I’d planned for HUI to be released on the 15th.
My new goal is to have it out any day now, and that’s what I’m concentrating on.
In addition to the a first chapter excerpt found here. I’ve included a couple of brief excerpts from the book:
The very first woman he’d given his heart to was Nuri, his mother.
He loved her, not because she was exceptionally good or kind, but that she was resourceful. In a city where people were dropping in the streets from starvation, Nuri not only made sure they had food to eat, but that they shared their rations with others.
“See, your mother looks like a movie star in this photo,” his second mother, Eun-mi told him, her wrists shaking as she handled a black and white photo of Nuri. Posing in the large gathering space known as Kim-Il-sung square, Nuri could’ve passed for a flapper from some old Hollywood movie. Clothed in a long trench coat, Nuri’s mouth was darkened with lipstick and her teardrop shaped eyes appeared even larger, helped by liner that flared upwards from each eyelid. She wore a beret, so only the midnight curls framing her face could be seen. That small photograph shaded in black and gray was all he had to remember her by.
Each time his own eyes were enhanced with liner prior to a performance, Hui was reminded of her. Nuri’s beautiful heart shaped face was his face, and it had saved his life.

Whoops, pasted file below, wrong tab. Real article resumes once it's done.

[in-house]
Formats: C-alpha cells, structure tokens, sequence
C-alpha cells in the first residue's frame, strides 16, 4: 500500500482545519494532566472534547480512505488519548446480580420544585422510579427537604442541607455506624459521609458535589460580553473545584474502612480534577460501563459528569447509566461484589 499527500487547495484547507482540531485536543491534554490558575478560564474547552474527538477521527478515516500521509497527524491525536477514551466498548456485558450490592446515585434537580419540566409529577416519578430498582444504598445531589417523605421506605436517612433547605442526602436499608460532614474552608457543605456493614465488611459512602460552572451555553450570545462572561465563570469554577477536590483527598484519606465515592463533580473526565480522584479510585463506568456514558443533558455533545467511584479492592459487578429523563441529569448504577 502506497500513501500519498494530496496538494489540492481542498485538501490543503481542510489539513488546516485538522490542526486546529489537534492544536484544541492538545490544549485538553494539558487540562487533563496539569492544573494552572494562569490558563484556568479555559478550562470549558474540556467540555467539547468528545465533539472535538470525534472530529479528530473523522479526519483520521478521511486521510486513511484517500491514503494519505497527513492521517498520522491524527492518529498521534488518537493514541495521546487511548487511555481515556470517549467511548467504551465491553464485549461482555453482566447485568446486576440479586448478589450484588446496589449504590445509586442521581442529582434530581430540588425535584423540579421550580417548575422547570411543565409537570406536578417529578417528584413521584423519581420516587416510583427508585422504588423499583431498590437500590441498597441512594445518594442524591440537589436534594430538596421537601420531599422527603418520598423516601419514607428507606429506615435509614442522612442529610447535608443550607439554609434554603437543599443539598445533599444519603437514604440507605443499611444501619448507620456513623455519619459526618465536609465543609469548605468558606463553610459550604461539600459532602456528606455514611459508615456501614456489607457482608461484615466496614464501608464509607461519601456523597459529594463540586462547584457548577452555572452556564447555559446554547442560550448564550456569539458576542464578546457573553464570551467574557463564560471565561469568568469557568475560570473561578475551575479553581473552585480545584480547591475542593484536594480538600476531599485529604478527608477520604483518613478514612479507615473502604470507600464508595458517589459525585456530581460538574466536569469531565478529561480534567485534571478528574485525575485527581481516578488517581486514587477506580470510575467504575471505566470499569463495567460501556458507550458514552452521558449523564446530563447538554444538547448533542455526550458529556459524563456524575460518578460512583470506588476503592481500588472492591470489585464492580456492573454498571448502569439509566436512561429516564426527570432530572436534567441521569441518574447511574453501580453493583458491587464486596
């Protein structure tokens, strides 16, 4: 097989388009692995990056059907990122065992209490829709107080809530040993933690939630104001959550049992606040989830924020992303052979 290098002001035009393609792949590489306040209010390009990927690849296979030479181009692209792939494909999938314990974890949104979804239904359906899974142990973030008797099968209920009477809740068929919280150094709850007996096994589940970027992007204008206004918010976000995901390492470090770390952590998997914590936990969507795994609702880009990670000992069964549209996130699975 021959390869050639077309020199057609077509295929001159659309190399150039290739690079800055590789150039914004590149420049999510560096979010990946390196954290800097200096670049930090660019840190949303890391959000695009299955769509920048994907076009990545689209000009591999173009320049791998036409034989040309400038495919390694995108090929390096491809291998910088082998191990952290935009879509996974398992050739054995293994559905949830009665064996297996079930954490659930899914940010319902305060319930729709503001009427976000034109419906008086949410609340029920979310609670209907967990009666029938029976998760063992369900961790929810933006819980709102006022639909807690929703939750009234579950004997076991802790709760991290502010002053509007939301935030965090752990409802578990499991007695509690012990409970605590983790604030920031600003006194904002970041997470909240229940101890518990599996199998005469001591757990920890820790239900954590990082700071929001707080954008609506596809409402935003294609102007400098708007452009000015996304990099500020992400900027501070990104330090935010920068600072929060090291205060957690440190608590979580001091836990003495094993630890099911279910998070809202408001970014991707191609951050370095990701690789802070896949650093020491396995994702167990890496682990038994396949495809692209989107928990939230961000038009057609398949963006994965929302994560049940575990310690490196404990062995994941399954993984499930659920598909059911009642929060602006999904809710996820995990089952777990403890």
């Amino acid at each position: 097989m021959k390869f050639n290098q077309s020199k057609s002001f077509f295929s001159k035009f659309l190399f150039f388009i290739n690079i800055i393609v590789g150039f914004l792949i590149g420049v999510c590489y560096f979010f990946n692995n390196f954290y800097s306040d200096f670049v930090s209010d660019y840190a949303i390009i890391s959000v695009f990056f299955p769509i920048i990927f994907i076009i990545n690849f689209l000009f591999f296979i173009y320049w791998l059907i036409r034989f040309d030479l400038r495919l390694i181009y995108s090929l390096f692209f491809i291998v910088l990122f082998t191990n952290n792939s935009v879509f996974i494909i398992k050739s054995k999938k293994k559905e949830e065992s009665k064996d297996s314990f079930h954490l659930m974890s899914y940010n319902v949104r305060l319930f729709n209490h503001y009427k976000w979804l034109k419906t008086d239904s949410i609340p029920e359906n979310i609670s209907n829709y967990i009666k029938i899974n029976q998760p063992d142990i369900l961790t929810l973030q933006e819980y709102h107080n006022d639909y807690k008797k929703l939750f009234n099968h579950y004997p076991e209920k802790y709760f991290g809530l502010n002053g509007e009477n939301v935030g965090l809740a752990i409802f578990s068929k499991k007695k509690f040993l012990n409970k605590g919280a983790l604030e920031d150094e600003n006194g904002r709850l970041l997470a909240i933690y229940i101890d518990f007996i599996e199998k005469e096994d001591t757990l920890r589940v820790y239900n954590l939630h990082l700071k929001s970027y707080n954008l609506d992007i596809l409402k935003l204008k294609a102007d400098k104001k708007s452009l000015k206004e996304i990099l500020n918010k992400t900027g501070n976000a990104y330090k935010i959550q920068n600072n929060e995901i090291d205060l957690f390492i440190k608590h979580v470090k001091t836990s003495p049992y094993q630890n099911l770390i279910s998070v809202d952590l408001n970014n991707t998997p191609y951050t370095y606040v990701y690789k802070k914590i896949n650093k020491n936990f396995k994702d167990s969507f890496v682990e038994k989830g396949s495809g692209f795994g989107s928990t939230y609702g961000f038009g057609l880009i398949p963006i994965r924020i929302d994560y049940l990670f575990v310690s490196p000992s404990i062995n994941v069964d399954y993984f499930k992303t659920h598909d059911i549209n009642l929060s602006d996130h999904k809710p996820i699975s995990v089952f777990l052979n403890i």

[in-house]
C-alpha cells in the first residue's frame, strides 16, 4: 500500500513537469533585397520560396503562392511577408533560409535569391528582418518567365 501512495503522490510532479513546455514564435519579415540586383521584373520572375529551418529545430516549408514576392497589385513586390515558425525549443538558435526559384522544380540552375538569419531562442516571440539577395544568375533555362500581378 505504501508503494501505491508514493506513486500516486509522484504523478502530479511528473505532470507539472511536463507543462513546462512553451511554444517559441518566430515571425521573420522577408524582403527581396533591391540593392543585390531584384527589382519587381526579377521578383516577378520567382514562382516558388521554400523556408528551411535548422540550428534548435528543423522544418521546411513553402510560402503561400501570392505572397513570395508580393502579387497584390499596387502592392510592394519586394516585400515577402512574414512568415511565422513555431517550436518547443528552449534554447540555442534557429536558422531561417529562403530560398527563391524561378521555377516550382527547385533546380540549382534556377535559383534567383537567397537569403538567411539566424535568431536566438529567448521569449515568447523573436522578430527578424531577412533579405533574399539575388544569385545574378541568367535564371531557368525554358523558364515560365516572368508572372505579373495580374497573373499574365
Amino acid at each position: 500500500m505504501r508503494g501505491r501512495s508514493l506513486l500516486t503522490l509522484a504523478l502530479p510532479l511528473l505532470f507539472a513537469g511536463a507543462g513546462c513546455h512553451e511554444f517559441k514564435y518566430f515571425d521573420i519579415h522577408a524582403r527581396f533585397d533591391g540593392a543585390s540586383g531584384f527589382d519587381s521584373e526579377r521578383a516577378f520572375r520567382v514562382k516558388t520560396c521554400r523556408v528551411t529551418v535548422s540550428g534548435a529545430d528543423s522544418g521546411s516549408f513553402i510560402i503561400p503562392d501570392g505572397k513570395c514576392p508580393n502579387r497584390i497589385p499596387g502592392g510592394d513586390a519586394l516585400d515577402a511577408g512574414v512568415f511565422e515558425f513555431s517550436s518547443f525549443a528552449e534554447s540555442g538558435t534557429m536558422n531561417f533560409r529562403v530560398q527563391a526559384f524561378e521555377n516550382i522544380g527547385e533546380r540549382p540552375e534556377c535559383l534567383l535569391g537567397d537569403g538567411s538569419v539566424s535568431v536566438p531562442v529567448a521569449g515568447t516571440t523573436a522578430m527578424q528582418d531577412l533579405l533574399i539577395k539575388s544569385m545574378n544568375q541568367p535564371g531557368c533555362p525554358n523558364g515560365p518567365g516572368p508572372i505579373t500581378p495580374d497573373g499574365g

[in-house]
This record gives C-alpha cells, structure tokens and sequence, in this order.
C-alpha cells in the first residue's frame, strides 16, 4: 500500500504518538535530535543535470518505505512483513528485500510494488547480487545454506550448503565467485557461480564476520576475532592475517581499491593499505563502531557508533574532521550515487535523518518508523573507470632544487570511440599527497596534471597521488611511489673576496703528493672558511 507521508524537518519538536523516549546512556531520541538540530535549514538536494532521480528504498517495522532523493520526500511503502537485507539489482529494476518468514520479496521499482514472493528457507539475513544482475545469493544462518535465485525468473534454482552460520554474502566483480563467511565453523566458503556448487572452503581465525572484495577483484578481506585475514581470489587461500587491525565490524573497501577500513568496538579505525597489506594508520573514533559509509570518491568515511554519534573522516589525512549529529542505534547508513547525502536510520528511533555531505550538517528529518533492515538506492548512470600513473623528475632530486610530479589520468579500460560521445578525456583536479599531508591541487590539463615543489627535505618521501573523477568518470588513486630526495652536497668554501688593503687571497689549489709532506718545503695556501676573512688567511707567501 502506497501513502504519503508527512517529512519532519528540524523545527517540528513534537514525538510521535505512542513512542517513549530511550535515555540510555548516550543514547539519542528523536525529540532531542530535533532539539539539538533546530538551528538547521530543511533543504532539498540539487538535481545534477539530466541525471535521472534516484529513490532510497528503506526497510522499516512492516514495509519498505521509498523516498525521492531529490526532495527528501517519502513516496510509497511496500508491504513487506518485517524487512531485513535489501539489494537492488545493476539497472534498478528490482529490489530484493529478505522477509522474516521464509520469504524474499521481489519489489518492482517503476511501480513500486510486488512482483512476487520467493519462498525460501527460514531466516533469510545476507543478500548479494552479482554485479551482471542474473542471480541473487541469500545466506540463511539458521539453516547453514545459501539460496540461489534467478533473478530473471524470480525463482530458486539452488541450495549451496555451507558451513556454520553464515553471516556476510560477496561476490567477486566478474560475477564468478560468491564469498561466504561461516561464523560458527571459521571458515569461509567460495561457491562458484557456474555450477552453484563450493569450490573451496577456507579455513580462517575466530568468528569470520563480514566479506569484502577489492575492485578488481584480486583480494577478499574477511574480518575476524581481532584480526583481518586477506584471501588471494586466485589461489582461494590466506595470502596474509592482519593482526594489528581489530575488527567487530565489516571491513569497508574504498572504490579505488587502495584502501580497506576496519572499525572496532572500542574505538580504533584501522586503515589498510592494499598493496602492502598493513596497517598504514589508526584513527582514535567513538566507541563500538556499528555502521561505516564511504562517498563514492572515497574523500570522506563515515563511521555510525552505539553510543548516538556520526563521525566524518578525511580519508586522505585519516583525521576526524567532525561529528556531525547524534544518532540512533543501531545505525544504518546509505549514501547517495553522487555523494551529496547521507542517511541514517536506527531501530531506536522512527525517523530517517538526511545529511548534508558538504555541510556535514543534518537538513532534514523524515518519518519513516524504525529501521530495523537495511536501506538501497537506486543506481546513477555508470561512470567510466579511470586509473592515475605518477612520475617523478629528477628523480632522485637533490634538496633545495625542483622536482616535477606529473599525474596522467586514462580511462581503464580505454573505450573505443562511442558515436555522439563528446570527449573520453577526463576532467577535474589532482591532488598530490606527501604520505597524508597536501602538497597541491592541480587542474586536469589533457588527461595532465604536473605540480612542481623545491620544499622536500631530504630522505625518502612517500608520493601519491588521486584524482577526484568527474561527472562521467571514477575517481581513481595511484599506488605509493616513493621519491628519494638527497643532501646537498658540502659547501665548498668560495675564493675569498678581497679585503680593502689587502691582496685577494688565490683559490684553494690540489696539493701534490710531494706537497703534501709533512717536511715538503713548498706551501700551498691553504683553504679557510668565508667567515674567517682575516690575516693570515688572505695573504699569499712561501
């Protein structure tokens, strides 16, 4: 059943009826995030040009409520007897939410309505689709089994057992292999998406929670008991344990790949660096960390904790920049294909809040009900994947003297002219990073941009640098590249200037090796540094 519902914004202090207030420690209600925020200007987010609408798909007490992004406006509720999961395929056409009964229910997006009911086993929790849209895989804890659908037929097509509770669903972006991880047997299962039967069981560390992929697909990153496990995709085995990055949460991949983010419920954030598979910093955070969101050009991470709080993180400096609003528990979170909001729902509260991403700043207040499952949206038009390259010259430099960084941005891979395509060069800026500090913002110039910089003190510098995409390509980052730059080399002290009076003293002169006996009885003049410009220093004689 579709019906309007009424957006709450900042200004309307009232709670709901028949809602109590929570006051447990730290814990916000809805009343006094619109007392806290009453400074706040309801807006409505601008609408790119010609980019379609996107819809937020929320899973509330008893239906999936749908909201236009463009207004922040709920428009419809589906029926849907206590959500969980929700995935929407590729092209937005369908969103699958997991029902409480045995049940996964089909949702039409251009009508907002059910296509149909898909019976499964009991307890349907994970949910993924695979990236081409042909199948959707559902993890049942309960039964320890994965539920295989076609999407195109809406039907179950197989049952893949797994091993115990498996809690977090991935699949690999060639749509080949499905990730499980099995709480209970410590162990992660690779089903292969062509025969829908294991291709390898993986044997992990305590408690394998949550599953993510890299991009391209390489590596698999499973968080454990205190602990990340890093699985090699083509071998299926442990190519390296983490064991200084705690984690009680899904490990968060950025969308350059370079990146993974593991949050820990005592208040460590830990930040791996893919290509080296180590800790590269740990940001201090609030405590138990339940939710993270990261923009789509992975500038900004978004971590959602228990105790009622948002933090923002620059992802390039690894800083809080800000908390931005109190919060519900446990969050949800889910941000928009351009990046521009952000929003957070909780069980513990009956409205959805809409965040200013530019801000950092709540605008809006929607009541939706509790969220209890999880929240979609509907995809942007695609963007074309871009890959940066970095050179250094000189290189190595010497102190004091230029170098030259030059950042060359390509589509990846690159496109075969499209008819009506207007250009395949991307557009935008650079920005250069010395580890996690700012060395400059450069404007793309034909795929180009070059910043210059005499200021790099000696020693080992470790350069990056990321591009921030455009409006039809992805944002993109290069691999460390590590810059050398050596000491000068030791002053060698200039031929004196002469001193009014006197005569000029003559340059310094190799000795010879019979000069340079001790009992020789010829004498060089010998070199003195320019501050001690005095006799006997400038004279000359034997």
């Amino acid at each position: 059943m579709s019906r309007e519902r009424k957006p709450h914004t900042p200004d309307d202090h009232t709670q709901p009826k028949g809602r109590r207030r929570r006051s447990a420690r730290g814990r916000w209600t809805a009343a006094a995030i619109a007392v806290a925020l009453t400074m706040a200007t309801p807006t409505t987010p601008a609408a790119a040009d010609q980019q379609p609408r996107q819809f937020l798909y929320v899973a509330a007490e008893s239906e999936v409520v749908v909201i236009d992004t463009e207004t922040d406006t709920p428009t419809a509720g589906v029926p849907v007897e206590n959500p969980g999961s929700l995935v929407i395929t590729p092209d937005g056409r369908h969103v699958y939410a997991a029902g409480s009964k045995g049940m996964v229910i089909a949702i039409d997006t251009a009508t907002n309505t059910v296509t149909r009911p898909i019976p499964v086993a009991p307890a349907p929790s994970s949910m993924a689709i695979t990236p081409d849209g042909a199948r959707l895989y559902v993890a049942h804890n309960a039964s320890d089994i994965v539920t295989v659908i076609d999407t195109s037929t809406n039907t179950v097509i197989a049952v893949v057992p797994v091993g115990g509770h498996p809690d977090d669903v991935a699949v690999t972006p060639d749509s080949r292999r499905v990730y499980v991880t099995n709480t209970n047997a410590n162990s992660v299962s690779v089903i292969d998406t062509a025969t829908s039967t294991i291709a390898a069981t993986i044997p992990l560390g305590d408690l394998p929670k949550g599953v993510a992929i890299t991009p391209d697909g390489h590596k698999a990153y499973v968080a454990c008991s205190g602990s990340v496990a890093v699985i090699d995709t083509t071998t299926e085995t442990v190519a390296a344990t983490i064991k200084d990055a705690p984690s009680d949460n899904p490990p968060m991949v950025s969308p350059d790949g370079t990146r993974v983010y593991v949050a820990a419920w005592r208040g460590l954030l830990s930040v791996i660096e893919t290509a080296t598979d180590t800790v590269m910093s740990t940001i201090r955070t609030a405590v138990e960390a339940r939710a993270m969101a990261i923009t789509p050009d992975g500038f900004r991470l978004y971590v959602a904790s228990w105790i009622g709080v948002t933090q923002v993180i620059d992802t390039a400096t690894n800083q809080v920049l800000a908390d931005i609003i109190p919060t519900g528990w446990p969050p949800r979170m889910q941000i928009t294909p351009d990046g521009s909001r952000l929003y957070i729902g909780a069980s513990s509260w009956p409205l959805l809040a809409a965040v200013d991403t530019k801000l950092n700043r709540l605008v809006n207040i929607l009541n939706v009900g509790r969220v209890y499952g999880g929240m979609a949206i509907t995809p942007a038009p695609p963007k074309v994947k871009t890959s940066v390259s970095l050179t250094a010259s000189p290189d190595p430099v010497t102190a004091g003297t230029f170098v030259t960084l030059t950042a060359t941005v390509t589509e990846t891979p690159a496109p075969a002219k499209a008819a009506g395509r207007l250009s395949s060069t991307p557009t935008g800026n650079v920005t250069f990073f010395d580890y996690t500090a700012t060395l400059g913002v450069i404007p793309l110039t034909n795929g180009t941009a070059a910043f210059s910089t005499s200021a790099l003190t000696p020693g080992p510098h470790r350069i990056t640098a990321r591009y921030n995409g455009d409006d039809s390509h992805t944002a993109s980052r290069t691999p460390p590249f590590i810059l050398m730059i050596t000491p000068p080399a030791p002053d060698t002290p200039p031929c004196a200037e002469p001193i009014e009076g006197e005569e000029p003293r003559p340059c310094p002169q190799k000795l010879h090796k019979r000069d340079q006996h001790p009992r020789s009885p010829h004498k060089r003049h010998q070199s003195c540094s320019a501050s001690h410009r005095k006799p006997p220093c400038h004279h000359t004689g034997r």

“Be glad that others can clearly see Nuri in you. This way, any man would be proud to call you his son,” Eun-mi had said. “Your mother had a talent of making friends of her enemies, and she has passed this gift on to you.”
Hui could no longer recall his Omma’s voice. But he had fond memories of walking along Kim-Il-sung square, marveling at the Grand People’s Study house, and the Juche Tower, a monument just across the Taedong river.
Of the five reviews three were so-so, one was glowing, and the last read more like an endorsement for Russian ballerina Natalia Osipova, after the writer compared Natalia’s version of Kitri to hers.
Still, this was one of the only times her name had been mentioned as a professional dancer. Imani was over the moon with happiness. But that last review . . .
“You’re thinking too hard on one review.” Hui told her.